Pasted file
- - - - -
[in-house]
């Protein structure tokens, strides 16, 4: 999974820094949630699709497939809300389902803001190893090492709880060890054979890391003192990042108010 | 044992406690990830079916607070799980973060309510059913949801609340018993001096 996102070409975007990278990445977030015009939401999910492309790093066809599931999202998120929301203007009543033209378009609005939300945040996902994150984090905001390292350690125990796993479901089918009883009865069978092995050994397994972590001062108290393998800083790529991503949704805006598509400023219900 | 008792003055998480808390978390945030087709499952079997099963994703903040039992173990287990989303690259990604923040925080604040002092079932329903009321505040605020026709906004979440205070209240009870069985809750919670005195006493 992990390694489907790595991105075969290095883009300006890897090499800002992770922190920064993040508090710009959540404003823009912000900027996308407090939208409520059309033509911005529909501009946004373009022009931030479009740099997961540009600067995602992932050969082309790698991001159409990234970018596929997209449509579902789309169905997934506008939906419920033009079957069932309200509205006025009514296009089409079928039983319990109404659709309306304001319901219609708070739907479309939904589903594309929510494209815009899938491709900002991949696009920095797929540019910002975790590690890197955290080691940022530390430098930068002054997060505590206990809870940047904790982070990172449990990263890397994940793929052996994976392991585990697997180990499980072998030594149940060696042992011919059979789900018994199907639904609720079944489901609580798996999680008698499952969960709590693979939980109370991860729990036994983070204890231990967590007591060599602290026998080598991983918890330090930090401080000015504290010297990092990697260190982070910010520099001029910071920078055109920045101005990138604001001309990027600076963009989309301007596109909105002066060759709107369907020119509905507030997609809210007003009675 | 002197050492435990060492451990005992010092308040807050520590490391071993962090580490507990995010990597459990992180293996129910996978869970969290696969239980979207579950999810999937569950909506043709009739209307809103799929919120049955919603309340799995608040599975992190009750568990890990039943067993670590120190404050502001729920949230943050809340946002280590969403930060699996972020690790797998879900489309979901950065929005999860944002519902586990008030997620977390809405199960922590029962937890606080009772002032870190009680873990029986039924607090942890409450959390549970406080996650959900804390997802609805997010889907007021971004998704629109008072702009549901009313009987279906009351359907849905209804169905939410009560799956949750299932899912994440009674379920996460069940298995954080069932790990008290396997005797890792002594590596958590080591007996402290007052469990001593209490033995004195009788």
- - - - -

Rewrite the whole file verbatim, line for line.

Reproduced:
[in-house]
């Protein structure tokens, strides 16, 4: 999974820094949630699709497939809300389902803001190893090492709880060890054979890391003192990042108010 | 044992406690990830079916607070799980973060309510059913949801609340018993001096 996102070409975007990278990445977030015009939401999910492309790093066809599931999202998120929301203007009543033209378009609005939300945040996902994150984090905001390292350690125990796993479901089918009883009865069978092995050994397994972590001062108290393998800083790529991503949704805006598509400023219900 | 008792003055998480808390978390945030087709499952079997099963994703903040039992173990287990989303690259990604923040925080604040002092079932329903009321505040605020026709906004979440205070209240009870069985809750919670005195006493 992990390694489907790595991105075969290095883009300006890897090499800002992770922190920064993040508090710009959540404003823009912000900027996308407090939208409520059309033509911005529909501009946004373009022009931030479009740099997961540009600067995602992932050969082309790698991001159409990234970018596929997209449509579902789309169905997934506008939906419920033009079957069932309200509205006025009514296009089409079928039983319990109404659709309306304001319901219609708070739907479309939904589903594309929510494209815009899938491709900002991949696009920095797929540019910002975790590690890197955290080691940022530390430098930068002054997060505590206990809870940047904790982070990172449990990263890397994940793929052996994976392991585990697997180990499980072998030594149940060696042992011919059979789900018994199907639904609720079944489901609580798996999680008698499952969960709590693979939980109370991860729990036994983070204890231990967590007591060599602290026998080598991983918890330090930090401080000015504290010297990092990697260190982070910010520099001029910071920078055109920045101005990138604001001309990027600076963009989309301007596109909105002066060759709107369907020119509905507030997609809210007003009675 | 002197050492435990060492451990005992010092308040807050520590490391071993962090580490507990995010990597459990992180293996129910996978869970969290696969239980979207579950999810999937569950909506043709009739209307809103799929919120049955919603309340799995608040599975992190009750568990890990039943067993670590120190404050502001729920949230943050809340946002280590969403930060699996972020690790797998879900489309979901950065929005999860944002519902586990008030997620977390809405199960922590029962937890606080009772002032870190009680873990029986039924607090942890409450959390549970406080996650959900804390997802609805997010889907007021971004998704629109008072702009549901009313009987279906009351359907849905209804169905939410009560799956949750299932899912994440009674379920996460069940298995954080069932790990008290396997005797890792002594590596958590080591007996402290007052469990001593209490033995004195009788």